A chilly breeze ruffles my hair. The only sounds are the rush of a distant beck and the crunch of my boots on the grey, blue and purple-red rocks. My fingers brush against bright-yellow lichens and bouncy moss as I attempt to grip onto a boulder. I can almost feel a physical connection to the mountain. I heave myself out of a mini gully and find a great spot from which to watch climbers on the 20m-high Napes Needle, which is widely reported as the birthplace of British rock climbing. My legs turn to jelly just looking at them edge up the terrifying pillar. They are the real pros of this environment. I know I’m not one of them – but it’s been nice to pretend.

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Napes Needle and climbers

Gable Girdle – South Traverse

I scramble out of the Great Napes and re-join the faint south traverse track. The drama however isn’t quite finished. Clambering over giant boulders, I gaze over some of the nation’s highest and best-loved mountains. I watch tiny hikers – mere dots on the rocky horizon – heading for the tops of Lingmell, Scafell Pike, Broad Crag and Great End. Surprisingly, I’m not jealous. Of course it feels odd, almost sacrilegious, for a peak-bagger like me to be avoiding all summits. But I’m happy here – it’s a refreshing, invigorating change to my usual Lake District hiking routine.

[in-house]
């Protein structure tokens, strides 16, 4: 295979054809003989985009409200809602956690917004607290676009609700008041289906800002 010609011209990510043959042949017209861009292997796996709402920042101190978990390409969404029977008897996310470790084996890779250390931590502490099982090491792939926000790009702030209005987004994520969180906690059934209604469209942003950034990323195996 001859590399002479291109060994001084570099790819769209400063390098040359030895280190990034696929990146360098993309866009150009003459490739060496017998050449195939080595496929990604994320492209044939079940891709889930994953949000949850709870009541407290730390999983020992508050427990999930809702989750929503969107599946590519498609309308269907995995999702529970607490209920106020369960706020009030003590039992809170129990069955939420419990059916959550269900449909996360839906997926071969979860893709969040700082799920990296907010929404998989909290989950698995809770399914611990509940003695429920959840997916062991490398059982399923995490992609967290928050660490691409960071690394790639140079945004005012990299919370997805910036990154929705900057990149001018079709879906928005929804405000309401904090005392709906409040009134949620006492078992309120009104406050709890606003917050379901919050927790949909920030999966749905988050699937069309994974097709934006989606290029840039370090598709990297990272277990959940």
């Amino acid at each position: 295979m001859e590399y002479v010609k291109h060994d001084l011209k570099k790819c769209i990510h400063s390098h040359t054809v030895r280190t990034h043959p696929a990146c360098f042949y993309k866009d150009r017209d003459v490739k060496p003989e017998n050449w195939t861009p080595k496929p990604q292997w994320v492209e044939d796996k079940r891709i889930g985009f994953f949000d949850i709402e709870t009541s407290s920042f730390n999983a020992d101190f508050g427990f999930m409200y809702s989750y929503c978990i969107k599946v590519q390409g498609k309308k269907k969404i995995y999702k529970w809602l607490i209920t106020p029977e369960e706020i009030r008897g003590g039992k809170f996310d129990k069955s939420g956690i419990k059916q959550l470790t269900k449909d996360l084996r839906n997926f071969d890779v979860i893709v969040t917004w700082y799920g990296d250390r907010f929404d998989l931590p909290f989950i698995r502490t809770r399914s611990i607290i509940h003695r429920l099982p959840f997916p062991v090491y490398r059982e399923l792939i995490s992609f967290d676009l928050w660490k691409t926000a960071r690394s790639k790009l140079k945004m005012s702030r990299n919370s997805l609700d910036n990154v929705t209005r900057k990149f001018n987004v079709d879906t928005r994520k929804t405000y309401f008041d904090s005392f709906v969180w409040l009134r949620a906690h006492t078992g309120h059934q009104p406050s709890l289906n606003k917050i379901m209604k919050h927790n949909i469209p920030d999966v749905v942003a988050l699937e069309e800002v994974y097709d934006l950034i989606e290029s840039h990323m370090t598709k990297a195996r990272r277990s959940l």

The final leg of my circular walk is a tad underwhelming. I reach Styhead Tarn, which is noticeable for a distinct absence of “nagging wives” paddling their toes, before turning north-west up the tedious treadmill of Aaron Slack. It is a real slog but eventually – tired, sweaty and achy – I arrive back at Windy Gap to complete my loop around, not up, Great Gable. I glance at the path leading to the summit. For a second I’m tempted. A quick jaunt to the cairn wouldn’t hurt, would it? As I’m here why waste the chance to bag another top? I pause, temporarily unsure – but then, suddenly, I know what I have to do. I turn away, my back to Great Gable, and re-trace my steps to Seathwaite. Who needs the formality of a summit visit when you’ve already experienced one of the most adventurous, high-adrenaline walks in all of Lakeland?